"What is the second thing?" I asked. "Well," he said, "I'm a little like the great craftsman who made the finest violins in the world. Stradivari used to say, 'God can't make a Stradivarius without Antonio Stradivari.' I have certain gifts, and I think I have discovered what most of them are. I am very, very good at conceptualizing and analyzing 'production-line bottlenecks.' I am very, very good at understanding what motivates people. I am sufficiently confident in two or three basic areas that I feel equal to anyone. I am far superior to my friend Carl in these things as he is to me at baseball. Thus, we respect each other; we see each other as totally different equals."

I've thought a great deal about what he said. His joy was confidence. His confidence was a combination of faith and self-discovered gifts. I realized that everyone can have both, that no one is precluded from faith, and no one is without particular, unique gifts.

Sample Methods

A. Know each child as an individual. You can't help a child build confidence around his inherent gifts and talents unless you come to know what those gifts and talents are. Two ways to learn: (1) in private chats with the child, time spent together watching and appreciating; and (2) in organized time, spent as husband and wife, discussing each child, sharing perceptions, taking notes, discovering together more about the personality and individual character of each child. In our family, this consists of simply getting together as husband and wife (perhaps while going out to dinner) and discussing each child individually, one at a time. We ask ourselves, "How is he doing physically? How is he doing mentally? Emotionally? Socially?" Then we proceed through each facet for each child, asking ourselves if he is experiencing joy in all areas of his life. It is remarkable how much parents can learn from each other's observations.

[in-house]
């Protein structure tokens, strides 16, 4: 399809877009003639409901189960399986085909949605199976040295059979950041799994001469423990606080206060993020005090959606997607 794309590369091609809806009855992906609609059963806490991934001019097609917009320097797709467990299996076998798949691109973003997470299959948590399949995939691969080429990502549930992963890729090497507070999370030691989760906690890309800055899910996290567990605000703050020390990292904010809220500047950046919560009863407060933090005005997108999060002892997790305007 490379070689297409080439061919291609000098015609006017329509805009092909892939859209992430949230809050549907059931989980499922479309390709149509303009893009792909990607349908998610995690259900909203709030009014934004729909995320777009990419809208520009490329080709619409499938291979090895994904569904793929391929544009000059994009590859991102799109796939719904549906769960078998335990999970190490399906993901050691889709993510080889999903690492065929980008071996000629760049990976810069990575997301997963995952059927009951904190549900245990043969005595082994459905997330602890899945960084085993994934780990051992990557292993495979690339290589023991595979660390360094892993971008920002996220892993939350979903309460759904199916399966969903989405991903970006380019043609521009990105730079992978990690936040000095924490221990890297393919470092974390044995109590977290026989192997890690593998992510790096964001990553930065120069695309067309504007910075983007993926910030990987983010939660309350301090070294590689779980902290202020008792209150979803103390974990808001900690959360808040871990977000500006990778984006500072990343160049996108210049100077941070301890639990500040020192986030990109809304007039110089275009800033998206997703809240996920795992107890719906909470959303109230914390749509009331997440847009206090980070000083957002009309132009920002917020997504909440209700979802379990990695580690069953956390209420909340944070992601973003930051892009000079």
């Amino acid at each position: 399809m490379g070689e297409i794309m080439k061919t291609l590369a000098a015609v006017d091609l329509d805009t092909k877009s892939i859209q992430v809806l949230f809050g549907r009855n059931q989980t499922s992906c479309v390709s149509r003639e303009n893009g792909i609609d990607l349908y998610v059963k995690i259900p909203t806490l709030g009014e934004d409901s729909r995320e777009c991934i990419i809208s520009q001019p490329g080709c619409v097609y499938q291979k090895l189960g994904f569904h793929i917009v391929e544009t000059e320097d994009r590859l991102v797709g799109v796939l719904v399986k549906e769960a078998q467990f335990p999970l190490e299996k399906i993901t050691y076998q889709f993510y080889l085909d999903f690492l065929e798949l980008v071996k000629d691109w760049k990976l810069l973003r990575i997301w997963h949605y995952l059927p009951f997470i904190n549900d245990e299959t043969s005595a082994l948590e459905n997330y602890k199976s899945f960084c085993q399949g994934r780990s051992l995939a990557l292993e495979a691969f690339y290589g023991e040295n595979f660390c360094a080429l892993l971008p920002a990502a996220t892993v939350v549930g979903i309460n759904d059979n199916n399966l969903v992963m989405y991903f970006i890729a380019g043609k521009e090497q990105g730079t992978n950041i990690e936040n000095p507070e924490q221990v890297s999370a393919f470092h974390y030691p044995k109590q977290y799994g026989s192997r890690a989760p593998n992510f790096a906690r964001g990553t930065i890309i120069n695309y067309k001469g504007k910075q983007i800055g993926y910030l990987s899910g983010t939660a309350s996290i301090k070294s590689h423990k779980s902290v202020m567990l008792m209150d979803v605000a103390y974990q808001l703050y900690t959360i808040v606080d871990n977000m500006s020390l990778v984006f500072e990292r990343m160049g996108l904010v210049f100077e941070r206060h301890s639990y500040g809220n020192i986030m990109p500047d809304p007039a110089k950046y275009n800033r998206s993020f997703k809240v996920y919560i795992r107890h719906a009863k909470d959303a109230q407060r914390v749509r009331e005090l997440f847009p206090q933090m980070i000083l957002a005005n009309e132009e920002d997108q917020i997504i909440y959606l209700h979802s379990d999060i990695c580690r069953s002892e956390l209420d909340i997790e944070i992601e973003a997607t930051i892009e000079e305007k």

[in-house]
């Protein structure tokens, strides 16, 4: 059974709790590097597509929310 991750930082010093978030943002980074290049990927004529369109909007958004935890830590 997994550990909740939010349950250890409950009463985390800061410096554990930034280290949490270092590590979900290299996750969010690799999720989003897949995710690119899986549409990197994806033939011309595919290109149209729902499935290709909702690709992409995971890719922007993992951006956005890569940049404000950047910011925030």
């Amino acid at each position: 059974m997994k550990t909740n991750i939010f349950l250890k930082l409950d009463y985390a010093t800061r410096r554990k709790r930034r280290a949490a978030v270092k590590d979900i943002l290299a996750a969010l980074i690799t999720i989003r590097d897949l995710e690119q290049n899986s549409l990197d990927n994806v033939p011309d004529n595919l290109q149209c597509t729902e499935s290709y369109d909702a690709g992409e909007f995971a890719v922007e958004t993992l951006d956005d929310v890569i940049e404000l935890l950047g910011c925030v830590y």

B. Independence, self-reliance, responsibility at an early age. Confidence and its joy tie directly into being able to do useful things. Each child should have a job in the family, for the family -- particularly daily or weekly jobs -- for which he is praised and made to feel very able and very important, very much a key part of the family.

Another way to build responsibility is to let children make their own decisions whenever possible -- what to wear, what to do on Saturday morning -- and then to praise their judgment.

C. Ask the children, "Which is best, brown eyes or blue eyes?" They will probably each name their own eye color. Tell them they are both just as good, but different. Ask which is best, boys or girls? Tall or short? Three year olds or four year olds? The answer is always the same: They are both just as good, only different.

Explain to the children that they are all alike in some ways: two arms, two legs, two eyes, one nose, and so on. They all like to belong. They all need love. There are many things they all like to do. None of them likes to be hurt or sad. Say, "We are alike in some ways, but we are also different in many ways. That's what makes us special. Each one of you is special in your own way."

D. Special nickname for each child. A similar feeling of specialness comes with an affectionate nickname, especially when it is used exclusively by one parent. To Daddy, Saren is "Princess," Shawni is "Pixie," Josh is "Herkimer," Saydi is "Sugar Plum" or "Tator Tot," Jonah is "Boomer Bumpkin," Talmadge is "Mudgie," and Noah is "Nobie."

E. Mommy and Daddy dates. Set aside a special time each week when there is a one-to-one relationship between mother or father (or both) and one child. These occasions may sometimes take planning, and other times they may consist simply of maximizing the moment.

F. A little, private chest for each child. Give each child a wooden box with some kind of lock. Let it be his own place to keep his special private things, from ribbons to marbles, from jewelry pins to keys to wind the toy train. Then, as parents, respect the privacy of each child's chest. In our family, we made the treasure chest together from plywood in our workshop. Each child painted his own.

Note:
For additional methods and ideas, consider a ValuesParenting Membership.

Note:
For additional methods and ideas, consider a ValuesParenting Membership.